Just over two weeks ago it was announced that Australian football had lost a true legend, when ‘the little professor’ Leo Baumgartner passed away. Baumgartner had starred in his native Austria before moving to Australia in 1957. He played for the Australian Federation in representative games and also for the Australian national team.
When his playing career came to an end he moved into coaching with much success and coached Apia, Hakoah, Sydney Croatia and Marconi. He coached the New South Wales state team in the 1970’s and became director of coaching at Sydney United at a time when the club produced players such as Mark Bosnich, Tony Popovic and Zeljko Kalac. His game and coaching style was built on developing a first touch, and a passing game where the ball was kept on the ground.
Baumgartner was a man who had football flowing through his veins, and he was happy to talk about the game to anyone as this writer was fortunate to discover.
When news of his passing reached me, I could not help thinking back to his book published in 1961, “The Little Professor of Soccer” and his views at that time for the future of the game in Australia.
With much debate raging about the NPL structure, and where this level of the game is headed his book shows that the principles behind the NPL are in fact the right ones.
In his book he asked a question that is still valid today, ‘Are we working less and talking more?’ He then went on to state, “At present there is still a big split between first grade players and the Juniors. Perhaps it is the Juniors that are not taking enough interest in the game? But surely the interest of young players can only be retained if there is efficient coaching, interesting and purposeful training. We must always be developing new and better techniques. They are paramount in inducing the interest of young players.”
Some clubs have tried to have the senior players become more involved with junior development, but sadly mainly just so that they can pay those players more, outside of the salary cap. The children are quick to pick up that these players have very little interest or passion, and many sessions have fallen well below what is needed to keep the children enthused. Individuals inspire children. How many of us can remember one teacher who managed to bring the best out of us? The same is true as you learn the game, and what may be set down in a curriculum may not work for all players. As Baumgartner stated it must be kept ‘interesting.’ These senior players and coaches need to stimulate the young players to work hard on becoming better and aim for a first team place.
He also wrote, “Our youngsters are not sufficiently recognised. They are not the part of the game that they should be. Except for training and playing our youngsters seldom see one another from one training day to another. There is no bond between the boys and the seniors in our clubs.” That is still true at many clubs.
Sadly the fees being bandied about for children playing at NPL clubs is not going to help this situation. A rise from $300 to $800 is going to make a sport that was always for everyone, an elitist one. This is where clubs who manage to subsidise their juniors rather than have the juniors prop up the senior teams will succeed over their rivals. Once again children are quick to pick up on signals, and if parents feel they are not getting their money’s worth, the child will pick up on that vibe and may walk away from the game before their parents do. Certainly they will now expect a level of commitment from the clubs in return for the extra payment.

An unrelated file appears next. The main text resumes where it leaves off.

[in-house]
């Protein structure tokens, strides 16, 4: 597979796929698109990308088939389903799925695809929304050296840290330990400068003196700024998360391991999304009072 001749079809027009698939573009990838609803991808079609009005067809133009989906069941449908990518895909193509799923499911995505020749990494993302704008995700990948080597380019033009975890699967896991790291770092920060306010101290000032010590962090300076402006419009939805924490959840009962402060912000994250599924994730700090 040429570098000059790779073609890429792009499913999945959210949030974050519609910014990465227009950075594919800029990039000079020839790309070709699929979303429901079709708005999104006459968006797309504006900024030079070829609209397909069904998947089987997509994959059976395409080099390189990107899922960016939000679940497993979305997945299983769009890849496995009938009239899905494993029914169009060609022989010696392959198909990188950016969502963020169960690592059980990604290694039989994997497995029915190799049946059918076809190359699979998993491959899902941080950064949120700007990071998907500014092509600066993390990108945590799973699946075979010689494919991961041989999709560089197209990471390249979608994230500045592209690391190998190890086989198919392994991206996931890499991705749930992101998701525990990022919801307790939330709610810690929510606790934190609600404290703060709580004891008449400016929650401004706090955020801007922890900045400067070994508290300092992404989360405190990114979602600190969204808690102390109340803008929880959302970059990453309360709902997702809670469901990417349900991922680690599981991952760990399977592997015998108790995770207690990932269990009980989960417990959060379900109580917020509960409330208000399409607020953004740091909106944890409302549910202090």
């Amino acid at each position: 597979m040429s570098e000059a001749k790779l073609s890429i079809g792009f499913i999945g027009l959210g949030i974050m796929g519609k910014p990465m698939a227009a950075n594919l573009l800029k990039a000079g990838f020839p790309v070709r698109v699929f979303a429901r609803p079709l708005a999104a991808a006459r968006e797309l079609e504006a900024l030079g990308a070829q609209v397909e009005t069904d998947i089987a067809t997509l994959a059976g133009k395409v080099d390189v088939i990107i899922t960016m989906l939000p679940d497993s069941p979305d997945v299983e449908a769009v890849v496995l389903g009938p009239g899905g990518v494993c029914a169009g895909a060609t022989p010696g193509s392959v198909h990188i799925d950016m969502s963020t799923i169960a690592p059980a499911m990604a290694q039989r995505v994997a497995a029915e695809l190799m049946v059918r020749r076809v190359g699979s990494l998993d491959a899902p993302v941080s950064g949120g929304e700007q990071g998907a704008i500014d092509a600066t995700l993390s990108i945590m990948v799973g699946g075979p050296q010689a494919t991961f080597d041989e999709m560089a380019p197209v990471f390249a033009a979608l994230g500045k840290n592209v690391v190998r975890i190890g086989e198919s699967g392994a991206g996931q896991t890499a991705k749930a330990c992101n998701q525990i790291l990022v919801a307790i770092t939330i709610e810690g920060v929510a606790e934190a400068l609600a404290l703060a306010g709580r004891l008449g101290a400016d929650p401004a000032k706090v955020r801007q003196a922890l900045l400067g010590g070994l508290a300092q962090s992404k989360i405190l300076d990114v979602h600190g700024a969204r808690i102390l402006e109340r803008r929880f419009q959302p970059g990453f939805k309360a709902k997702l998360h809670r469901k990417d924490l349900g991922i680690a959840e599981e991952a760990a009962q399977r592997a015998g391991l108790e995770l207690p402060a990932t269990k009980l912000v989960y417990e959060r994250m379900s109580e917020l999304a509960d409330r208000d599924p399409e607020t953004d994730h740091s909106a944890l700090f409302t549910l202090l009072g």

Where the NPL is good is having all the junior teams playing in a similar competition as the seniors; something that Baumgartner advocated 52 years ago. In order to help them feel involved and that every team at the club matters, there should be a “Club Championship” in the NPL. In this Championship every team’s results are compiled and go towards an overall club title. So if five of the eight teams playing on the weekend win, the club picks up 15 points towards the “Club Championship.” This way Juniors will take an interest in the teams above and below them, as will hopefully the senior teams.
In closing it is also interesting to note, even though the clubs of Baumgartner’s era were based on ethnic, immigrant lines, things at club level have not progressed that far since either. He wrote back in 1961, “I remember also the warring of different factions within the clubs and committees that pretended to know the game, when they really should have been concerned with the administration.” He went onto say that these same committees and administrators “should have evaluated every player according to his ability, the way he fitted into a team, the way he conducted himself as a sportsman on and off the field.” He was speaking out against prejudices based on a player’s nationality, now we are discussing prejudices based on a players age.
Maybe because the ball is round that as it keeps rolling the issues in the game in Australia remain constant. It is sad that we do not pay more heed to visionaries such as Leo Baumgartner, but he is as right today as he was when he penned his autobiography over 50 years ago. The future of the game lies with the Juniors and we should do all that we can to inspire and encourage them, and make the game accessible to them. Yet when it comes to the senior teams that these juniors aspire to play for one day, that team should always be selected from the best players available to suit that coach’s style of play, irrespective or race, colour, creed or age, as well as not restricted by a submitted squad list.